But then there was the ultrasound. I’ve heard stories of ultrasound technicians changing demeanor when they find something questionable, but witnessing it firsthand was unnerving. I’ve had countless ultrasounds, but this one was different. She suddenly became quiet and super focused and was no longer making or responding to small talk. She asked me if I had been diagnosed in the past with ovarian cysts or endometriosis. I explained terms had been thrown around, along with “PCOS”, during my times of trying to conceive. She asked if I’d had difficulty getting pregnant, which I confirmed, and she nodded grimly.

A nurse brought me back into an exam room while my heart raced. You can imagine how my mind jumped around during the half hour I waited to be seen. While my instincts told me that this was nothing fatal, everyone was still acting very serious.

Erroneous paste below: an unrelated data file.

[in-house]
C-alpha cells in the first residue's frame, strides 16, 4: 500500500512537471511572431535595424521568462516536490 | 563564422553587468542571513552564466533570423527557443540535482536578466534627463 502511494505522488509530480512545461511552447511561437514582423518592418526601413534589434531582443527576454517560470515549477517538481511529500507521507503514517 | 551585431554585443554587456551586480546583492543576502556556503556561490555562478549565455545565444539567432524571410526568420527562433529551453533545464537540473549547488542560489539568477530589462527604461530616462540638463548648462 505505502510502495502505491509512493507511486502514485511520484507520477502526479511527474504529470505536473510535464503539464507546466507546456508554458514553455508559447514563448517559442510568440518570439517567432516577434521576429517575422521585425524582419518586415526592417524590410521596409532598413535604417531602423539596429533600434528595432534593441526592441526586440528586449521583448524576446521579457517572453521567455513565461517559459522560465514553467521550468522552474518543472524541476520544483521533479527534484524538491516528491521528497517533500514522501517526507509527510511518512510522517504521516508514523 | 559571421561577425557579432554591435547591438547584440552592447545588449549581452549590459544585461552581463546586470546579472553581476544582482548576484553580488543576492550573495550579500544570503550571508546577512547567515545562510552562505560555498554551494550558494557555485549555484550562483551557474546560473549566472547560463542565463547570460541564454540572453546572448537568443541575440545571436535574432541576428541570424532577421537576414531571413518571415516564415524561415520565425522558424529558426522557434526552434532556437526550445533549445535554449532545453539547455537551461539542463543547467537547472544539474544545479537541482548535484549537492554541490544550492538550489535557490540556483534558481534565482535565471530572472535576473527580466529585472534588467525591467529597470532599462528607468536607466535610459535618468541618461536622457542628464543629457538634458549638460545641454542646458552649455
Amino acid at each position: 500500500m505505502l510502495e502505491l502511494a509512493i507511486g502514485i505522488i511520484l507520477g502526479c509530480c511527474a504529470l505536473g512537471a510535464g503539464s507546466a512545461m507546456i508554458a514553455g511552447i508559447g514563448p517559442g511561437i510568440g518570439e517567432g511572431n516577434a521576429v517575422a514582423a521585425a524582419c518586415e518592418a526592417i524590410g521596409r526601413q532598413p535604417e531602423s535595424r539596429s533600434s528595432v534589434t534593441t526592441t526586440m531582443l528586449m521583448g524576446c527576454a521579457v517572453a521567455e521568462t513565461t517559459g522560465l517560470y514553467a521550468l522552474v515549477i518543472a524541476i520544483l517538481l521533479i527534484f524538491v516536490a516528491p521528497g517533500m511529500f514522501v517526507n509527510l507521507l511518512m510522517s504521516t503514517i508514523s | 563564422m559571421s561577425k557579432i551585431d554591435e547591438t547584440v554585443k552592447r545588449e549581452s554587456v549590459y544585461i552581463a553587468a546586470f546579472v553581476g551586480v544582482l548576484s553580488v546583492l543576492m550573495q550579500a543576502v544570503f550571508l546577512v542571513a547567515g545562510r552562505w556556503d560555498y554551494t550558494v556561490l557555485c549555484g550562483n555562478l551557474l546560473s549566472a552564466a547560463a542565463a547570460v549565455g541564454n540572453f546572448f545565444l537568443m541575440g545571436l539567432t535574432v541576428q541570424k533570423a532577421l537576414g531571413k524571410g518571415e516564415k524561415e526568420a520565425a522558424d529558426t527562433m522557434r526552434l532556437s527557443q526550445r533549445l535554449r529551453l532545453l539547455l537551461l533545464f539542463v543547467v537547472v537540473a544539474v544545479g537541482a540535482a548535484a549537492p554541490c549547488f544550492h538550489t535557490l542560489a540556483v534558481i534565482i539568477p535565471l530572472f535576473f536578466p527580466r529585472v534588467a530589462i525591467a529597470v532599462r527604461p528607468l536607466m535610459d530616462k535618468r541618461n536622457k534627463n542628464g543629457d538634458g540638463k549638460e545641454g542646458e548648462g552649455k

The doctor finally came in. She showed me the ultrasound, which showed a medium (4cm) mass on my left ovary. She explained that it was most likely something that’s called an “endometrioma”, and that along with other measurements of my thicker-than-average uterine lining, it pointed to a likely diagnosis of endometriosis. She said there was also probably endometriosis in other areas that couldn’t be seen on the ultrasound. She asked me if I planned to have any more children. When I explained that no, we had made the permanent decision in our family planning, she nodded that grim nod that was so similar to the ultrasound technician.

“Good,” she said, “because this would be a much more upsetting conversation if you didn’t have children yet.”

It’s moments like this in life that just send chills up your spine. I couldn’t help but feel like there is sometimes a plan in things, and our surprise pregnancy when we were so young-which naturally we are so thankful for now since it gave us Logan, but seemed so terrifying, odd-defying, and poorly-timed back at the beginning- was actually just part of something bigger. It set in motion a course of events that cumulated in having our family complete early on so that whatever possible eventual intervention- the removal of ovaries or even a hysterectomy- is not an issue.